Randomized phase III study of thoracic radiation in combination with paclitaxel and carboplatin with or without thalidomide in patients with stage III non-small-cell lung cancer: the ECOG 3598 study

UMMS Affiliation

Department of Radiation Oncology; Quality Assurance Review Center

Publication Date


Document Type



Adult; Aged; Aged, 80 and over; Antineoplastic Combined Chemotherapy Protocols; Area Under Curve; Carboplatin; Carcinoma, Non-Small-Cell Lung; therapy; Chemoradiotherapy; Disease-Free Survival; Drug Administration Schedule; Fatigue; Female; Humans; Lung Neoplasms; Male; Middle Aged; Neoplasm Micrometastasis; Neoplasm Staging; Paclitaxel; Survival Rate; Thalidomide; Thromboembolism


Neoplasms | Oncology


PURPOSE: The primary objective of this study was to compare the survival of patients with unresectable stage III non-small-cell lung cancer (NSCLC) treated with combined chemoradiotherapy with or without thalidomide.

PATIENTS AND METHODS: Patients were randomly assigned to the control arm (PC) involving two cycles of induction paclitaxel 225 mg/m(2) and carboplatin area under the curve (AUC) 6 followed by 60 Gy thoracic radiation administered concurrently with weekly paclitaxel 45 mg/m(2) and carboplatin AUC 2, or to the experimental arm (TPC), receiving the same treatment in combination with thalidomide at a starting dose of 200 mg daily. The protocol allowed an increase in thalidomide dose up to 1,000 mg daily based on patient tolerability.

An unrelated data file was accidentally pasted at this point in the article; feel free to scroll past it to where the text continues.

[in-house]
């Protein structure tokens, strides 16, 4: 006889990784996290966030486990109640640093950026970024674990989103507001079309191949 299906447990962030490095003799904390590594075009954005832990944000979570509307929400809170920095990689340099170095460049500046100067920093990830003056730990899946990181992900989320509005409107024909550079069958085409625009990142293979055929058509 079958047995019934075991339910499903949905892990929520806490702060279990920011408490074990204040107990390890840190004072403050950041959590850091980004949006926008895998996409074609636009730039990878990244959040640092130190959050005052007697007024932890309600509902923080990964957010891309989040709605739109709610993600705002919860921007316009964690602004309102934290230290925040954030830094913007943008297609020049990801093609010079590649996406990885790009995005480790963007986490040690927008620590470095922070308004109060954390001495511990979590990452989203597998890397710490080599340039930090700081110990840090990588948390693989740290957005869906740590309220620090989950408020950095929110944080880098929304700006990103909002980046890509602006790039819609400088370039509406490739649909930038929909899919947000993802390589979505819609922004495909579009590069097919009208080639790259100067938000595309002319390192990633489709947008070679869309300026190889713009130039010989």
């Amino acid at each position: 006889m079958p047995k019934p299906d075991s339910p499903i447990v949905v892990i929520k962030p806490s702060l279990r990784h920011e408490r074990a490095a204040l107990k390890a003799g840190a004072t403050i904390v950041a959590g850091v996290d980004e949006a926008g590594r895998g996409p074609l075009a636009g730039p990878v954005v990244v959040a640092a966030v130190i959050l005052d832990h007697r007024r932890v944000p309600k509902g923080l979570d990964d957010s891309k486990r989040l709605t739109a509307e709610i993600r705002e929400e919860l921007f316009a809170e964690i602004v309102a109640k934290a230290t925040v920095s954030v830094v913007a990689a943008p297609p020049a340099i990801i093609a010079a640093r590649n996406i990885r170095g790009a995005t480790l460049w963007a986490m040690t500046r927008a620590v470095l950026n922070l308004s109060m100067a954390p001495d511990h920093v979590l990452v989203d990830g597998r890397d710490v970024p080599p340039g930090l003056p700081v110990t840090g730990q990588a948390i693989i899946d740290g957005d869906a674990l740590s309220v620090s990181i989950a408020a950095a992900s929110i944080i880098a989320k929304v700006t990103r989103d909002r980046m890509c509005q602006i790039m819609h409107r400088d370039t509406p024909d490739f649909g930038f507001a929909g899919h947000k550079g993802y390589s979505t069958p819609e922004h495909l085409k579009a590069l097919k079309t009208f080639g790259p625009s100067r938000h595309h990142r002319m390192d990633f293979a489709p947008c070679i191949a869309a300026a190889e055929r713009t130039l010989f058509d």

RESULTS: A total of 546 patients were eligible, including 275 in the PC arm and 271 in the TPC arm. Median overall survival, progression-free survival, and overall response rate were 15.3 months, 7.4 months, and 35.0%, respectively, for patients in the PC arm, in comparison with 16.0 months (P = .99), 7.8 months (P = .96), and 38.2% (P = .47), respectively, for patients in the TPC arm. Overall, there was higher incidence of grade 3 toxicities in patients treated with thalidomide. Several grade 3 or higher events were observed more often in the TPC arm, including thromboembolism, fatigue, depressed consciousness, dizziness, sensory neuropathy, tremor, constipation, dyspnea, hypoxia, hypokalemia, rash, and edema. Low-dose aspirin did not reduce the thromboembolic rate.

CONCLUSION: The addition of thalidomide to chemoradiotherapy increased toxicities but did not improve survival in patients with locally advanced NSCLC.

DOI of Published Version



J Clin Oncol. Feb 20, 2012; 30(6): 616–622. doi: 10.1200/JCO.2011.36.9116 Link to article on publisher's site

Journal/Book/Conference Title

Journal of clinical oncology : official journal of the American Society of Clinical Oncology

Related Resources

Link to Article in PubMed

PubMed ID